Adventure Sailing: Setting Up for the Build. Pt. 1

What to do when you are ready to build?  The first order of business is to set all things in order, and there are a lot of things in a boat build.

The shop itself must be laid out, but what does that mean?   In this article I’ll work my way through all that is required.

scarfing

Scarfing:  I’ll need to build each side of the boat from 3 sheets of plywood, each 8′ long by 2′ 8″ wide.  This must be done on a table that is absolutely straight and level.  I already have a work table, 8′ long by 3′ wide, and it has a lip along one side to help with alignment.  It rests upon two sawhorses, and, with another couple saw horses, will make joining the first two panels possible.   Things will get trickier with the joining of the third and final panel, mostly in that about 22 plus feet of plywood will need very solid support.  Most challenging will be that I live in a modest house built in the late a940’s for what must have been a solidly middle class family.  The garage is the only inside workspace that is long enough, though it is just barely of sufficient width.  A 1948 Chrysler, a popular car of the day, is just under 78 inches wide, and there is just enough room in my garage to open the door and get out. Just.   With the electrical service now on the garage wall, a service far larger than the house would have seen on day one, it would be a bit tight.   There are so many more outlets and electric devices in houses these days.    I’ll also need to clear out a great number of items leaning up against the walls, as well as a cabinet housing cans of paint and such.   Clean up of that space will take multiple weekends.  I’m not quite a candidate for the TV shows on hoarders.  Not quite!

CHRYSLER_WINDSOR-4752

I’ve started pricing the plywood, and all options appear to be between $95 and $200 a sheet.  I think I’ll spend $95!  5/8ths plywood is also a bit outside a standard size, at least for a standard lumber yard.   Luckily, here in the Northwest, we have sources such as Edensaw, a full service yard, especially for those doing boat building.   I have a challenge in that I don’t own a truck.  Our two cars are a Smart Car, which is hopeless for such things, and a Nissan Leaf, which is just barely more suitable, though it is not capable of full sheets either.   My son has a short bed pickup truck, so he will probably be my salvation.   It’s just I’ll need to have about $1000 for just 9 sheets of plywood, and I’ll need a place to put them that will allow me to move and cut them myself.   More planning required here, and I won’t really have much idea until I get the garage cleaned out.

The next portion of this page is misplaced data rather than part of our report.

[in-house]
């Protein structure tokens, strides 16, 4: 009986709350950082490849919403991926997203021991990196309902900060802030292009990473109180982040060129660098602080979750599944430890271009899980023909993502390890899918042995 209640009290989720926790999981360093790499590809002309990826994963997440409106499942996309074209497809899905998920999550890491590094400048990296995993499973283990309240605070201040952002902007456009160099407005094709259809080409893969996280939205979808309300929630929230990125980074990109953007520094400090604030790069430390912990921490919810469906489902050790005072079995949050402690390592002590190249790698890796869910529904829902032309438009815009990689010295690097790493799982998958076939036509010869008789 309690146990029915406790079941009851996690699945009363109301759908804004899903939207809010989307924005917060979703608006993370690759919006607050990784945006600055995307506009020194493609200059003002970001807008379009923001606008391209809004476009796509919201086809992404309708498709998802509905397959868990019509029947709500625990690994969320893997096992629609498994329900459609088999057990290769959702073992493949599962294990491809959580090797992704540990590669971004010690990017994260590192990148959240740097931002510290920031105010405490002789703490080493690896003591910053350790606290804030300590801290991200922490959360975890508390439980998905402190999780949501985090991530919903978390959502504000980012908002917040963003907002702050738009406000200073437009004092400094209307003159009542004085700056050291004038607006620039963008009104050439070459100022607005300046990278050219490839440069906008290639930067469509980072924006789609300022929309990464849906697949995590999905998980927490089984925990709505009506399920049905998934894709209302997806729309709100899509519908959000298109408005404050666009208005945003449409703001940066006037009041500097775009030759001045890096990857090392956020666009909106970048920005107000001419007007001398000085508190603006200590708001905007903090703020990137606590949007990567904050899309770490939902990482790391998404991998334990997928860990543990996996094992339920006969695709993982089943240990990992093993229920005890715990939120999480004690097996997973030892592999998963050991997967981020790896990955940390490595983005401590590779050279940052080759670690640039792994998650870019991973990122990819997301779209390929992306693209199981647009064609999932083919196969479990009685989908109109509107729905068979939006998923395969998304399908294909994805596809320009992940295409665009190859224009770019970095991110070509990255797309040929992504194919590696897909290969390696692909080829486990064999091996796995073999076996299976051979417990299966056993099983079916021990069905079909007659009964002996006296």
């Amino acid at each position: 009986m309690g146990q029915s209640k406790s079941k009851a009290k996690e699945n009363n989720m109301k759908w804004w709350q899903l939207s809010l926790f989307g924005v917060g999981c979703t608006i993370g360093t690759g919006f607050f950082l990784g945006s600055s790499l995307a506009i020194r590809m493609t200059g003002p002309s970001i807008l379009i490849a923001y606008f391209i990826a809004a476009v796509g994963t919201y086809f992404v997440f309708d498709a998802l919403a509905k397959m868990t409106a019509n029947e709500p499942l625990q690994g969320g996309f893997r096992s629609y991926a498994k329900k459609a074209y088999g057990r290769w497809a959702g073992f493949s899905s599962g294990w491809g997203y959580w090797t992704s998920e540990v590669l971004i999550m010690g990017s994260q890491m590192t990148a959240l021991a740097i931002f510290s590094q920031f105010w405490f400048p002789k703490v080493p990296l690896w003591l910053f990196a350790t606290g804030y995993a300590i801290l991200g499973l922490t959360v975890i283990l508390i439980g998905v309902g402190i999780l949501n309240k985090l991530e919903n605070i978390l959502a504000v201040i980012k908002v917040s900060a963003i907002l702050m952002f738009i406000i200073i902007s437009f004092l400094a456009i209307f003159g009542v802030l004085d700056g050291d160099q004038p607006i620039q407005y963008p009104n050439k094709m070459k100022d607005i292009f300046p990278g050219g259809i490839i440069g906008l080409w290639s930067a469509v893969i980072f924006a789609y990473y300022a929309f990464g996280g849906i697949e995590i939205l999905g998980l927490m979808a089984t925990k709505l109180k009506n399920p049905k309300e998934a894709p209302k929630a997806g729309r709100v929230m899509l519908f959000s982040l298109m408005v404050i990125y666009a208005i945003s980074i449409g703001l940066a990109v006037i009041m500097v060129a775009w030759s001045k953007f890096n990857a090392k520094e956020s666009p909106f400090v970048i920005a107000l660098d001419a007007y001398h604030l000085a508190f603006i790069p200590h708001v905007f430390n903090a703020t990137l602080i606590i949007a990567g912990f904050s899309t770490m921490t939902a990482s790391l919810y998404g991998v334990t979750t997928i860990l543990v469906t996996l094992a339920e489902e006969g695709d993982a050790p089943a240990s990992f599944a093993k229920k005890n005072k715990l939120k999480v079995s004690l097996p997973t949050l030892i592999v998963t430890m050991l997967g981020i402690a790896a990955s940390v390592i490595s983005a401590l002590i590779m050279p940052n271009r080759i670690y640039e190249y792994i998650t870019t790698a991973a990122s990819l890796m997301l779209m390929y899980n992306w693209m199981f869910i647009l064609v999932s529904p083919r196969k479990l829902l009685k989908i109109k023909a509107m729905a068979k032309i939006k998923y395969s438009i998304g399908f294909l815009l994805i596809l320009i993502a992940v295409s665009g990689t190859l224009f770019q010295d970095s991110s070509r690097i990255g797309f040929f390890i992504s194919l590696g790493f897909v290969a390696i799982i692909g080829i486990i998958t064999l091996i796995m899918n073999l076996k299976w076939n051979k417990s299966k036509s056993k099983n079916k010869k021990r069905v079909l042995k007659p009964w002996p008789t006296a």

Let me just say that the price is shocking.   “The price is shocking”.  😉

Okoume Marine Plywood - Edensaw Woods Ltd.clipular

Store Category.clipular

The boats I’ve built so far used butt joints, not scarfs, so I’ve asked my son for help.   He was a little boy while I built my Escargot, though this proved to be enough inspiration for him to spend a few years in boat building school!  He’s done such things.  He has a power planer, which will help.  Given the price of each sheet of plywood, I won’t want to mess this up.

Epoxy:

I’ll need a few gallons of epoxy, plus those measuring plungers.

epoxy measuring pumps - Google Search.clipular (1)

On this boat there is cloth and epoxy on both sides of the hull, as I recall.   In all that is about 70 feet of hull, with two 19 foot sides, two sides each.  All 2′ 8″ wide.  Total: 4 sides of a bit under 19 feet each.   Plus the deck and bottom, let’s say another 2 panels of 19 feet each, two sides each.   Let’s round up to 140 feet of hull at 2′ 8″.  Plus fillets.

I’ll need a pack of cups, something like coffee cups will do.  Plus mixing sticks.  Thickeners:  403, 404, and 406, according to my guide on epoxy boat building.  Spreading tools.  Chisel sticks to remove excess epoxy.    Some fillet tools, too.

FilletSticks

use-12

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I am supposed to use 12 ounce cloth on the boat.  Here is the pricing at Duckworks:

Biaxial Fiberglass Cloth - 12oz, 50- - 45-45.clipular

So, how much to buy?  The cloth is 50 inches wide, but the hull is only 32 inches, so instead of laying the roll from stem to stern, I’ll use a series of pieces that are 50 inches long, and 32 inches wide.   Rounding up I will need 5 sections per side.  For ease let’s say I make those 36 inches… 3 feet.   So for each surface I need 5 sections that are 3 feet long each… or 15 feet.   I will need one for the inside, another for the outside, then another pair for the other side.  That would be a total of 60 feet, or 20 yards.  Then there is the top and bottom, each with two sides, for 60 feet.   That top and bottom measurement is very rough, as the hull goes from 6 feet wide on the deck to less than foot feet wide or so on the bottom and then all surfaces narrow as you get to the pointed bow and stern.    Let’s round that 40 yards down to 37 yards.

Ordering.clipular

I don’t mind having a bit of leftover cloth, as I do plan to build another boat someday.   I don’t want leftover epoxy, as I simply have bad luck with that lying around the shop.  Plus, it’s so expensive!  For now I will order 3 gallons, and get more as needed.

Which leaves me with a bill of almost $700 for the glass, tape not included.

Ordering.clipular (1)

So I am up to about $1700 after plywood and resins/cloth.

I’ll continue with more planning in the days to come.  Please check back.

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